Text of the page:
Among his successful professional writing were two important research books on protests in prisons, drawing on his early career in the Prison Service, and on protests in schools. The prison riots book received high praise from his Honour Judge Stephen Tumin, the former Inspector of Prisons: ‘This is among the handful of prison books – they include George Jackson’s Soledad Brother and Michael Ignatieff’s A Just Measure of Pain – which moves and informs. The sociology of prison riots, the causes of outbreak and the nature of the reactions, are subjects which have been largely ignored and need to be understood by those who either study criminal justice or work in the system.’
Link to Protests by Pupils: Empowerment, Schooling and the State (Falmer, 1991)
Link to Prison Riots in Britain and the USA (Palgrave Macmillan, 1994)

Among his best-known social work texts were the long-running book on empowerment, used over the generations by students, and the three large, frequently-updated books (known by those involved as ‘Big Macs’ because they were published by Palgrave Macmillan) edited by Adams, Lena Dominelli and myself. These aimed to provide a politically and socially critical perspective on learning materials for people entering social work. We were working on a further revision and his last email, sent on from his computer after his death, demonstrated a continuing lively and creative interest in social work and its future.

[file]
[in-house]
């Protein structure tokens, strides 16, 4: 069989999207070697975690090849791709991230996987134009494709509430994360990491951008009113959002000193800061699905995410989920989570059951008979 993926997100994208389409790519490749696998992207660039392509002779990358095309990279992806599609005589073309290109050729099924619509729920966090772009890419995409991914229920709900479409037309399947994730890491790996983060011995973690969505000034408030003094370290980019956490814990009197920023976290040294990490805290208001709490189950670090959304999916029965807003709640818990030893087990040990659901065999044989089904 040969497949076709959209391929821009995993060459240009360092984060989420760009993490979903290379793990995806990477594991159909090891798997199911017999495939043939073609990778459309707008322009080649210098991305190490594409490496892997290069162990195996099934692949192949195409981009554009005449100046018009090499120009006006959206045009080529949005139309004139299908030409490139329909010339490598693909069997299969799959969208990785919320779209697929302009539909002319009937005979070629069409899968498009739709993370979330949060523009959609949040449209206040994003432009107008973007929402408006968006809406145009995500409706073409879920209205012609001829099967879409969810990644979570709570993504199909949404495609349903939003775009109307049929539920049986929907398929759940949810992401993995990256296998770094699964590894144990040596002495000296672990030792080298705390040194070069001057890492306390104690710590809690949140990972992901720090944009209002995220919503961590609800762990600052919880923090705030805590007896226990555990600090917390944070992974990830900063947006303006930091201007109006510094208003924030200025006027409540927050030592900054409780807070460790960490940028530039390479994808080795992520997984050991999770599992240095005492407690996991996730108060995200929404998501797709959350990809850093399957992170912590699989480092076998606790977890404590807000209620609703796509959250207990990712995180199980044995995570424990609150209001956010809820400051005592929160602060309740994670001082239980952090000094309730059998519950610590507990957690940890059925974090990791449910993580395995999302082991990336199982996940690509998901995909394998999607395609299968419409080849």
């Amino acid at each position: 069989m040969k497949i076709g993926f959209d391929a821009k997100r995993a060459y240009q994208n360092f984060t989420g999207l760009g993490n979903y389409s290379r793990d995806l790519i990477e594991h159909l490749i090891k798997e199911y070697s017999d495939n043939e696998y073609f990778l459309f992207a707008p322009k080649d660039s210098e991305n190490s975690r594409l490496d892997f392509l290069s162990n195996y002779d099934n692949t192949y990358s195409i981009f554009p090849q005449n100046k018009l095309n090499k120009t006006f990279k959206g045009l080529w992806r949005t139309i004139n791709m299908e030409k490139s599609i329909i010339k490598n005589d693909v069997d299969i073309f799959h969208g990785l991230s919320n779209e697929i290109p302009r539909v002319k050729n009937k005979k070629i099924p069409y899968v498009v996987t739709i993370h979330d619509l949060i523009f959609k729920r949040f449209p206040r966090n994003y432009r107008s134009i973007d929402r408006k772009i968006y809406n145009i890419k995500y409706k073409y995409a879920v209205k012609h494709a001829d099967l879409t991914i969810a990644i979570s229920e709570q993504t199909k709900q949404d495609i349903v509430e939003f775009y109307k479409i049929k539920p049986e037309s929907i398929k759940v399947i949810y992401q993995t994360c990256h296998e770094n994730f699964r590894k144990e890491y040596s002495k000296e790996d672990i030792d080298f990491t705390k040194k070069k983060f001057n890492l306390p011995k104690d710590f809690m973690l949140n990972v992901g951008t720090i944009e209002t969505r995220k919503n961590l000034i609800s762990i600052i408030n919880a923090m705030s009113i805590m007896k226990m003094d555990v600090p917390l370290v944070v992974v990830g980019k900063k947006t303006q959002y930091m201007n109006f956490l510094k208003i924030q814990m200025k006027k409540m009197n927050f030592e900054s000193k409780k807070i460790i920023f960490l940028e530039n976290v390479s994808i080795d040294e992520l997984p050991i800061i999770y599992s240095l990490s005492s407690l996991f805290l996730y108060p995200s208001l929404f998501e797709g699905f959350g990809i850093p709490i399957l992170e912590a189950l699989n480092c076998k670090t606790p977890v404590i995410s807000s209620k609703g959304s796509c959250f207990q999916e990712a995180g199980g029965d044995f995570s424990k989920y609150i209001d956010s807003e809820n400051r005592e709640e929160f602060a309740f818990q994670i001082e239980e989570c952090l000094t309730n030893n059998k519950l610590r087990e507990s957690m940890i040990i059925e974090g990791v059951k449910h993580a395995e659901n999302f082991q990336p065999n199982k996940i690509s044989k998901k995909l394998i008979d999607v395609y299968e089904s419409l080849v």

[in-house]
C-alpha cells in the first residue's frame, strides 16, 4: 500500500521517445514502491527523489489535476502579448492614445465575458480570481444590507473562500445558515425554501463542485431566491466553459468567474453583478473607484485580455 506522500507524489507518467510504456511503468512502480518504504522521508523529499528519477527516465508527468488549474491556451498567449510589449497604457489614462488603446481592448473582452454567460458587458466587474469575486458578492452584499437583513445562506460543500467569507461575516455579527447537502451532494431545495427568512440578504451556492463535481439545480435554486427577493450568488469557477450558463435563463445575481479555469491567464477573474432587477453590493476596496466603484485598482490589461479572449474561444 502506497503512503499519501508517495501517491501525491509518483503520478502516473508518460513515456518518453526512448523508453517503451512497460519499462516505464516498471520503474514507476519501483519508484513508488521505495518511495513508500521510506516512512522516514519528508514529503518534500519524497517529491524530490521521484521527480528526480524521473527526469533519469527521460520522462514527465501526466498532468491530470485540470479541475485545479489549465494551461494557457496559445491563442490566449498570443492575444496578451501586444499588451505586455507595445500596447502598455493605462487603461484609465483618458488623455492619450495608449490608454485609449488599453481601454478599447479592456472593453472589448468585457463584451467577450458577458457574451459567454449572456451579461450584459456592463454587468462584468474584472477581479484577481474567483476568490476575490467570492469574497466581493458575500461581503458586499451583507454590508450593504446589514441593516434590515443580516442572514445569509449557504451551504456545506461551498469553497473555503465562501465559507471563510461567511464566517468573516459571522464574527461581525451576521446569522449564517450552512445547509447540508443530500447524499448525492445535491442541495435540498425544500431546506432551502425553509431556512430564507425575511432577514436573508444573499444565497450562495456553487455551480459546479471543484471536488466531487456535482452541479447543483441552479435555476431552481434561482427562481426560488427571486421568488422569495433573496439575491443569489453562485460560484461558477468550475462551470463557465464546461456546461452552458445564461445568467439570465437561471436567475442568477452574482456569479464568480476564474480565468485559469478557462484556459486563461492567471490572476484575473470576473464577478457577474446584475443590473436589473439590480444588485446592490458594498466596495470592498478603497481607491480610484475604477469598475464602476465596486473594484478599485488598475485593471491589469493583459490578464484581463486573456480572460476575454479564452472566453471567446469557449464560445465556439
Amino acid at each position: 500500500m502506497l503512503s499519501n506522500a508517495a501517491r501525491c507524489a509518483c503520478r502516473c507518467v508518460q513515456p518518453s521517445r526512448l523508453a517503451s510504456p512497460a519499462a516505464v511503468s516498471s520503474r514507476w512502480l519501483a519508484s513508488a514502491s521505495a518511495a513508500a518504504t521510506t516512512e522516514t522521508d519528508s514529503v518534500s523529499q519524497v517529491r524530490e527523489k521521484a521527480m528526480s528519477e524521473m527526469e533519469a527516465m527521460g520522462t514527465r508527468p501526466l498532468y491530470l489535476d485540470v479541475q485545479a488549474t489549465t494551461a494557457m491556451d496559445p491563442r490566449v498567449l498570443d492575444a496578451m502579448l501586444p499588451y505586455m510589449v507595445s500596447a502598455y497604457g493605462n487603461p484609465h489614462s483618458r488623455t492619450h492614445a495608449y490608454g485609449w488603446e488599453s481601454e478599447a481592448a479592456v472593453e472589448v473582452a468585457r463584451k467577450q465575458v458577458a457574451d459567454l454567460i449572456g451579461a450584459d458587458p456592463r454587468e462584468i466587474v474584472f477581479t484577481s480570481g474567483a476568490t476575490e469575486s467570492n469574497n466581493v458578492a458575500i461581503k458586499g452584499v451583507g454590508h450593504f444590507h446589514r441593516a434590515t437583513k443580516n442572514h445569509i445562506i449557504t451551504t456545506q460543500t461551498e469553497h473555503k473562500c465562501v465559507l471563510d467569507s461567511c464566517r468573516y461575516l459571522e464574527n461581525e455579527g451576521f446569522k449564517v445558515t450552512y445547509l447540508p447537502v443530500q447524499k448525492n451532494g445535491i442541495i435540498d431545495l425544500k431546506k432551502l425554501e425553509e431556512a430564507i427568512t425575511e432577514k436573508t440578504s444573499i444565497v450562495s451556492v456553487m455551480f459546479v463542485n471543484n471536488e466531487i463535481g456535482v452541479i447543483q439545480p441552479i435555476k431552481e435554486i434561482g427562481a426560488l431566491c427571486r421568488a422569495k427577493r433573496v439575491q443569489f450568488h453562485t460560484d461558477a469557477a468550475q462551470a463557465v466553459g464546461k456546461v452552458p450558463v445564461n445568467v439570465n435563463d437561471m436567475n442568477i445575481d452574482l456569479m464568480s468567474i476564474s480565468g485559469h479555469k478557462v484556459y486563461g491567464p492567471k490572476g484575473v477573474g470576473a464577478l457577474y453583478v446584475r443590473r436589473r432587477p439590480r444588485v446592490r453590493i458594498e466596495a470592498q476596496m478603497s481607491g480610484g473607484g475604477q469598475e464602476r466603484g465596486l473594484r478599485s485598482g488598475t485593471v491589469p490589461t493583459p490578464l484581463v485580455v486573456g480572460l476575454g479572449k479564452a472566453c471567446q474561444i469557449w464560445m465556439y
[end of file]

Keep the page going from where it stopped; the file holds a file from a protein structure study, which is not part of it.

You can search for these and many of his other social work books on the Palgrave Macmillan website.

Our editorial meetings across the years were argumentative, funny, acerbic and creative. We all benefited from his quiet strength, his thoughtful radical perspective on the world, and his creativity, imagination and sense of fun. I am sad that Lena and I will never experience another.

Written by Malcolm Payne

9 January 2015 at 12:44 pm

Posted in death and living

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A social worker and a grandparent – an important contribution to society

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Jean StogdonAn inspiring life history of a social worker’s contribution to society. And an example of what you can achieve as a grandparent and in your later life.

Written by Malcolm Payne

7 January 2015 at 4:05 pm

Make sure you distinguish depression from grief, otherwise you can’t work properly on bereavement

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This aca20150103 Jamademic review of studies of complex grief treatment provides support for treatment methods, but the main point of the findings is to make sure you distinguish between depression and grief – otherwise you don’t get the chance to work on the bereavement.

Written by Malcolm Payne

6 January 2015 at 12:55 pm

Posted in bereavement